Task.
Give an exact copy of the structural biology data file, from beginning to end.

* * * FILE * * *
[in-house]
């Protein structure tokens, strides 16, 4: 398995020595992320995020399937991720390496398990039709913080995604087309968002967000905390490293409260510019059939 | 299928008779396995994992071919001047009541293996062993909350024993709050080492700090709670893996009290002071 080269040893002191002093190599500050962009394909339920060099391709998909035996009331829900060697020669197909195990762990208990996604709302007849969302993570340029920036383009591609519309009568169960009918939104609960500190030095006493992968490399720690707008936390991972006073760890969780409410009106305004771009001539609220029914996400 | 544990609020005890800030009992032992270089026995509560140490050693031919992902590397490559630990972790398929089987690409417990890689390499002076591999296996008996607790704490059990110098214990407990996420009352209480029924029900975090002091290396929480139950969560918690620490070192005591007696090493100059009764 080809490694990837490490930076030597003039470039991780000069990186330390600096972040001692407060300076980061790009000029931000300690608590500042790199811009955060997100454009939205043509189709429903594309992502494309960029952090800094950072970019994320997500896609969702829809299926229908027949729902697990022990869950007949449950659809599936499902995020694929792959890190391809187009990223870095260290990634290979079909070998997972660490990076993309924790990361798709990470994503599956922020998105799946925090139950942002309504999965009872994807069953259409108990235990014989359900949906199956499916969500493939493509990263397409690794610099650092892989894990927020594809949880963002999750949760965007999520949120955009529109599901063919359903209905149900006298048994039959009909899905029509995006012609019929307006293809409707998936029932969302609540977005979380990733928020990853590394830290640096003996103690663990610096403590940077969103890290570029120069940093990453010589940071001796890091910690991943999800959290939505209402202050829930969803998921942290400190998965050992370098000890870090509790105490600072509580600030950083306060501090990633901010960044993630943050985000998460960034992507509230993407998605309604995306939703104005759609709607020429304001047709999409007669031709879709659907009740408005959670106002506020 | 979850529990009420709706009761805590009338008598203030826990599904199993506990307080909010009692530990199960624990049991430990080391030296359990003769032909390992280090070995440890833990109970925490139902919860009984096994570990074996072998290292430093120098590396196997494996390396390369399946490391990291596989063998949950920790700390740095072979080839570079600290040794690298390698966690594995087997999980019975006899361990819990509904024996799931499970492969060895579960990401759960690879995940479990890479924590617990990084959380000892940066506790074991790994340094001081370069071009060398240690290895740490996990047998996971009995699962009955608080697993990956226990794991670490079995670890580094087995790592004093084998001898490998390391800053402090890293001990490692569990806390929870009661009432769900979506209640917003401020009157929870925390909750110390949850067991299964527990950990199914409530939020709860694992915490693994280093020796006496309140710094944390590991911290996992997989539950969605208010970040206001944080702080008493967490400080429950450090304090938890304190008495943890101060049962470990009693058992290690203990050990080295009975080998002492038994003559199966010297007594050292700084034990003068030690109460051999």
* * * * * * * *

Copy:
[in-house]
């Protein structure tokens, strides 16, 4: 398995020595992320995020399937991720390496398990039709913080995604087309968002967000905390490293409260510019059939 | 299928008779396995994992071919001047009541293996062993909350024993709050080492700090709670893996009290002071 080269040893002191002093190599500050962009394909339920060099391709998909035996009331829900060697020669197909195990762990208990996604709302007849969302993570340029920036383009591609519309009568169960009918939104609960500190030095006493992968490399720690707008936390991972006073760890969780409410009106305004771009001539609220029914996400 | 544990609020005890800030009992032992270089026995509560140490050693031919992902590397490559630990972790398929089987690409417990890689390499002076591999296996008996607790704490059990110098214990407990996420009352209480029924029900975090002091290396929480139950969560918690620490070192005591007696090493100059009764 080809490694990837490490930076030597003039470039991780000069990186330390600096972040001692407060300076980061790009000029931000300690608590500042790199811009955060997100454009939205043509189709429903594309992502494309960029952090800094950072970019994320997500896609969702829809299926229908027949729902697990022990869950007949449950659809599936499902995020694929792959890190391809187009990223870095260290990634290979079909070998997972660490990076993309924790990361798709990470994503599956922020998105799946925090139950942002309504999965009872994807069953259409108990235990014989359900949906199956499916969500493939493509990263397409690794610099650092892989894990927020594809949880963002999750949760965007999520949120955009529109599901063919359903209905149900006298048994039959009909899905029509995006012609019929307006293809409707998936029932969302609540977005979380990733928020990853590394830290640096003996103690663990610096403590940077969103890290570029120069940093990453010589940071001796890091910690991943999800959290939505209402202050829930969803998921942290400190998965050992370098000890870090509790105490600072509580600030950083306060501090990633901010960044993630943050985000998460960034992507509230993407998605309604995306939703104005759609709607020429304001047709999409007669031709879709659907009740408005959670106002506020 | 979850529990009420709706009761805590009338008598203030826990599904199993506990307080909010009692530990199960624990049991430990080391030296359990003769032909390992280090070995440890833990109970925490139902919860009984096994570990074996072998290292430093120098590396196997494996390396390369399946490391990291596989063998949950920790700390740095072979080839570079600290040794690298390698966690594995087997999980019975006899361990819990509904024996799931499970492969060895579960990401759960690879995940479990890479924590617990990084959380000892940066506790074991790994340094001081370069071009060398240690290895740490996990047998996971009995699962009955608080697993990956226990794991670490079995670890580094087995790592004093084998001898490998390391800053402090890293001990490692569990806390929870009661009432769900979506209640917003401020009157929870925390909750110390949850067991299964527990950990199914409530939020709860694992915490693994280093020796006496309140710094944390590991911290996992997989539950969605208010970040206001944080702080008493967490400080429950450090304090938890304190008495943890101060049962470990009693058992290690203990050990080295009975080998002492038994003559199966010297007594050292700084034990003068030690109460051999």